2. Two U.S. escort groups previously assigned to the UGF convoys (which are being discontinued) will be available for other employment commencing in September, 1943.

Operations in the Mediterranean.

3. On the assumption that British and U.S. combatant forces at present allocated to the Mediterranean are not reduced, sufficient forces will be available to support approved post- Husky operations, but not specifically for the southern France operation for which planning is not yet complete. If decision is made to execute that operation, a revision of support forces in the Mediterranean will be required, especially in view of the carrier borne air support considered necessary. It is the intention that the British will provide these suppport forces.

4. There is a requirement of 135 escorts in the Mediterranean for operational and through Mediterranean convoys. This requirement is at present being met by 116 British escort vessels with some assistance from British and United States destroyers. Certain of the British escorts have been loaned from the Eastern Fleet and from U.K. coastal convoys, leaving deficiencies therein.

Pacific operations.

5. U.S. ships now available and becoming available in 1943 and 1944 are adequate for the operation now approved for the Pacific areas.

Amphibious operations from India. 14

6. The British can provide forces as follows:

Assault Forces Covering Forces
4 cruisers (CL) 2 fleet carriers (CV)
5 escort carriers (CVE) 3 battleships (OBB)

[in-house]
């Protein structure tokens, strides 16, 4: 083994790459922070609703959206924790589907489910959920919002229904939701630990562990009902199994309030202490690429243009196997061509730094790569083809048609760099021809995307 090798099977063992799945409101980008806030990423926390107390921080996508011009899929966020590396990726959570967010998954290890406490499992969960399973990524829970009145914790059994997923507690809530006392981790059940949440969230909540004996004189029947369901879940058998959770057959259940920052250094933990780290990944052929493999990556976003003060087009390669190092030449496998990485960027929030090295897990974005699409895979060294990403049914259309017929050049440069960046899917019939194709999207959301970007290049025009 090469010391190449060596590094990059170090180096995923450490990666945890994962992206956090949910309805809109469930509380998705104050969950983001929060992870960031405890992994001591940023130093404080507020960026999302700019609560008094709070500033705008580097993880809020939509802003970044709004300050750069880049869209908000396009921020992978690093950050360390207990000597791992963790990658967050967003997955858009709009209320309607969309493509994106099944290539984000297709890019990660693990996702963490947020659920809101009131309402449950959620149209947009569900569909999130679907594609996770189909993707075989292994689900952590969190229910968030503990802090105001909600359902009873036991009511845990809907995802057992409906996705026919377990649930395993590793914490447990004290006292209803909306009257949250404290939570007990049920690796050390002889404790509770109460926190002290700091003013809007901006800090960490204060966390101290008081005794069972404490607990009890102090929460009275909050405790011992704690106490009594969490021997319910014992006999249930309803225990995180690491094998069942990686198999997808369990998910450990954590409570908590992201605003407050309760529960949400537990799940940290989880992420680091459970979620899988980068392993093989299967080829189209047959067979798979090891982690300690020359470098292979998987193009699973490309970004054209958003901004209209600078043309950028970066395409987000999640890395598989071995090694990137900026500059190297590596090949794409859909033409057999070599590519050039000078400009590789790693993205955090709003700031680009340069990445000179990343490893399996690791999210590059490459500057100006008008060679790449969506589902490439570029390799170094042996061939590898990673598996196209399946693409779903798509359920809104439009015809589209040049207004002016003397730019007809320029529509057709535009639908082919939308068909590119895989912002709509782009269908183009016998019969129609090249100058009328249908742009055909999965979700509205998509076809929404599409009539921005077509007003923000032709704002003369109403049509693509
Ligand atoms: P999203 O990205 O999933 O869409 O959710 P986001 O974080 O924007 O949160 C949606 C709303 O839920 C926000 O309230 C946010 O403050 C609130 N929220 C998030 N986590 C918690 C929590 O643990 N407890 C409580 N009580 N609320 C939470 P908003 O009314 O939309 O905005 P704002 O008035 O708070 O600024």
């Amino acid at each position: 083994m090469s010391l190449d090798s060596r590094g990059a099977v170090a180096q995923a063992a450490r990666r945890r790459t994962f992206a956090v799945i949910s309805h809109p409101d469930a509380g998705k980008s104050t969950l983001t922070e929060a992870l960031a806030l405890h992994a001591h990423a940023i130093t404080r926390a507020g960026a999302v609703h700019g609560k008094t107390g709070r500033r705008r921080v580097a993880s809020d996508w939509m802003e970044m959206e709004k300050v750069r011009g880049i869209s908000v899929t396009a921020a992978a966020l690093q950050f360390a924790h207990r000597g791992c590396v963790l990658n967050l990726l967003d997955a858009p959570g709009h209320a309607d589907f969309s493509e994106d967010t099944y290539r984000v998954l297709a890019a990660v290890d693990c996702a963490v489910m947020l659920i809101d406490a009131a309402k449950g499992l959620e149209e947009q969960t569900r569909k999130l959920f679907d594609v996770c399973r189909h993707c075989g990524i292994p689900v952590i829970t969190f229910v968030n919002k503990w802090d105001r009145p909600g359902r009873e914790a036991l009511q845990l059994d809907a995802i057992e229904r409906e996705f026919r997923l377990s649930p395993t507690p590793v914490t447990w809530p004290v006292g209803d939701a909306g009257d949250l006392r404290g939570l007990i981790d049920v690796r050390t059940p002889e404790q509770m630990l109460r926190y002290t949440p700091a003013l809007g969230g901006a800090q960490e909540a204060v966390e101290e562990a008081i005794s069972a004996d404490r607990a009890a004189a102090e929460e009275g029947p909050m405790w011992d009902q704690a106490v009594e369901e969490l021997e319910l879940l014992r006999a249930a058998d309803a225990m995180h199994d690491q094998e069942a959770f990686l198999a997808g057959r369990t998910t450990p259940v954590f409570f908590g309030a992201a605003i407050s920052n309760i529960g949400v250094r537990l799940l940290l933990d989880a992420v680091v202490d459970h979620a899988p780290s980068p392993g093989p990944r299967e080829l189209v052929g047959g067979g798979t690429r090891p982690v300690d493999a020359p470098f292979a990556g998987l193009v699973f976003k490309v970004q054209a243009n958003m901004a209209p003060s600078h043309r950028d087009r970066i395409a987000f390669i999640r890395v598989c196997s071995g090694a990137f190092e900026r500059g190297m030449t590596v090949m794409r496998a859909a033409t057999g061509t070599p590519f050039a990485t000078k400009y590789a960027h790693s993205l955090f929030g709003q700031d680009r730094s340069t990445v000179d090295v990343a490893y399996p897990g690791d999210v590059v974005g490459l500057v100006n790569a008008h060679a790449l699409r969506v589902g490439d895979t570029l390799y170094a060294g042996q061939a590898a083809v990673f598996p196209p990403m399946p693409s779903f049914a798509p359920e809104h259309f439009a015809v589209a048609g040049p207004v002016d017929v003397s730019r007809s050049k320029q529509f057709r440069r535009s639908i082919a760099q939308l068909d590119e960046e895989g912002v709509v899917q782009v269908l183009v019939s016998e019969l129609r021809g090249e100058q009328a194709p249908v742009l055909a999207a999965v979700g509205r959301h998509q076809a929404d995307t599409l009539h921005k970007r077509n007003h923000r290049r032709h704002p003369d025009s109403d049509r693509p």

2 AA cruisers 4 heavy cruisers (CA)
5 destroyers (DD) 2 light cruisers (CL)
24 escorts (DE) 14 destroyers (DD)
8 minesweepers
8 submarines at least

Note: The possibility of conflict of the above deployment with Overlord and the South of France Operation must be borne in mind.15

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7. At Trident it was estimated there would be needed from the United States for the Akyab–Ramree operation, set for December 1, 1943, the following naval forces:

Assault Forces Covering Forces
5 escort carriers (CVE) Two fleet carriers (CV)
21 destroyers (DD) Should Italy be out of the war, the British will be able to provide one of these.
6 submarines (SS)
Tanker Force
8 escorts (DE) Victorious is counted as a United States unit.

Since then four additional escort carriers have been transferred to Great Britain. Further, major operations in the Central Pacific involving extensive use of naval forces will probably prevent these forces from becoming available for Burma operations in February, 1944.


8. General requirements for the escorts for the specific strategic operations projected in this paper can be met from our combined resources without unduly weakening the convoy escorts and support groups required for the existing convoy system, except as noted in paragraph 4. Additional escorts required for the north Russian convoys, should they be resumed, and for any necessary adjustments in existing convoy cycles can, however, only be met from new construction and a reduction in the number of support groups employed.

Naval personnel—General.

9. The accepted general policy is that landing craft will be manned and maintained by personnel from the nation supplying the forces engaged in the operation unless specifically arranged otherwise.

Naval personnel—British.